Canadian Woodworking

Cherry Serving Tray

Author: Paul Ross
Published: February March 2009

A serving tray is a great way to embellish any dining room table. Try different woods for dramatically different results.


Turning a tray is an excellent means of enhancing your outboard turning skills, as all the turning is done on the left side of the headstock. The big advantage of this form of turning is that you can keep your body behind the gouge at all times.

When turning inboard (the right side of the headstock) and performing a shaping cut on the bottom, you have to pull the gouge toward you, because the lathe bed is in the way. Another advantage of outboard turning is that it usually accommodates a much larger stock diameter. Of course, not every lathe has outboard capacity. You can still turn a serving tray, but the diameter will be limited by the capacity of the swing over the lathe bed.

For this project I used an 18″ diameter piece of black cherry. The thickness started at two inches; however a one inch piece could also be used. A two inch block of wood is not only heavy, but spins at a very high velocity. Mount the piece on a screw chuck making sure that the flat surface of the wood is tight against the jaws of the chuck. You’ll want to position your body behind the gouge and push toward the headstock. Keep your arms close to your body; this will give you much better control of the gouge. Use the gouge to true up the outside, making the piece almost 90% round.

The next cut is a facing cut made across the face (flat surface) of the piece with a bowl gouge. If you’re right handed, push the gouge with your right hand with the flute facing the direction of the cut. At this point, cut the spigot that will hold the piece onto the chuck when you flip it onto the other side. While for most of my turning I mount the work piece onto a spigot, for this tray I’ve chosen to expand into a recess. There are two reasons for this. First, I do not have a lot of thickness of wood to sacrifice for a spigot (particularly if you are using 1″ thick stock). Second, because the piece is flat, there is a lot of mass to absorb the force of the jaws pushing out. Use a ¼” parting tool to cut the step into the recess. Next, using a scraper, remove the excess wood in the middle and clean it up by lightly scraping.

When shaping the bottom of the tray you can once again push with your body behind the gouge. When the shaping is finished, you still need to smooth the surface before sanding. This is done by scraping the surface with a scraper. I use a large tool for this as the size of the tool absorbs some vibration. Once again I can get my body behind the tool for support, although you don’t need a lot of strength. You want to be firm yet gentle at the same time, letting the scraper do most of the work.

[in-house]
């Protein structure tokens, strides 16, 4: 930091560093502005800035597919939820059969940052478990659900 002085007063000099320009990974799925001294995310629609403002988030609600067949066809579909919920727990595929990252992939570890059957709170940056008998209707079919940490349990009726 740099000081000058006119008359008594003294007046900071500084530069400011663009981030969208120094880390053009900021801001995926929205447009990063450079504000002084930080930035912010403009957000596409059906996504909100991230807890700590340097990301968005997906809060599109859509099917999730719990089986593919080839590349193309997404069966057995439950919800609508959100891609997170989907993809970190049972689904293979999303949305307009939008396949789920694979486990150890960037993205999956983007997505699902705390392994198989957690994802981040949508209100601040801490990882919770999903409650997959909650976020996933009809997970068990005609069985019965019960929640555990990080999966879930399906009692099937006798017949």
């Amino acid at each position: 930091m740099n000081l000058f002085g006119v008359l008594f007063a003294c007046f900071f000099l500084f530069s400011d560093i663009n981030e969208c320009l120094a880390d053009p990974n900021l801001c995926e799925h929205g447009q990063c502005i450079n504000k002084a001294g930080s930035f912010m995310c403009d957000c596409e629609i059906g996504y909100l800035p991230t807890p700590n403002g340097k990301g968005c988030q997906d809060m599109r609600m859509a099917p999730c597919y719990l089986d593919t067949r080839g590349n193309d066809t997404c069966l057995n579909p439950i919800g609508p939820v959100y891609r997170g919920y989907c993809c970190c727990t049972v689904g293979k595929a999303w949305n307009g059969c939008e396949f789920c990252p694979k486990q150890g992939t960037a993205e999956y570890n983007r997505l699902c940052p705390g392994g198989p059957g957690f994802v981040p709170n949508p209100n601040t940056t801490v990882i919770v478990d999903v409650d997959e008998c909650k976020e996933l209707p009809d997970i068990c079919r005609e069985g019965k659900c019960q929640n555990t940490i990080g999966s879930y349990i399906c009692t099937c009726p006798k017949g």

At this point you can add a decorative bead on the top of the tray before removing the piece from the screw chuck. First precut the top rim and then form the bead. Follow this by power sanding the bottom. Remember that you must have proper dust extraction when power sanding; it creates a lot of fine dust. Power sanding with a power drill equipped with a Velcro pad and abrasive sanding disc is a very efficient method of sanding. The drill revolves in one direction with the piece of wood revolving in the other direction. Once the sanding is completed to your satisfaction, flip the piece onto the chuck and expand it into the recess. Use a bowl gouge to make an entry cut to establish the edge of the tray.

Using the large round nose scraper again, refine the top surface of the tray. When you are cutting the recess for the chuck, make a little design in the recess and finish the recess completely. This small design will take your eye away from the purpose of the recess, making it look like part of the tray. Otherwise, just turn the recess slightly concave and still add in a little design.

I finished this piece with three coats of salad bowl finish, because it is food safe as well as very durable. The piece will look beautiful on any table as a serving tray or a fruit platter.

Position body behind gouge and push towards headstock

Use gouge to refine surface 

¼" parting tool cuts step into the recess 

Scraper cleans up the recess

Gouge shapes tray bottom

Scraper finishes tray bottom

Cut the top rim

Power sand tray bottom

Spindle gouge makes entry cut on tray edge

Scraper finishes tray top

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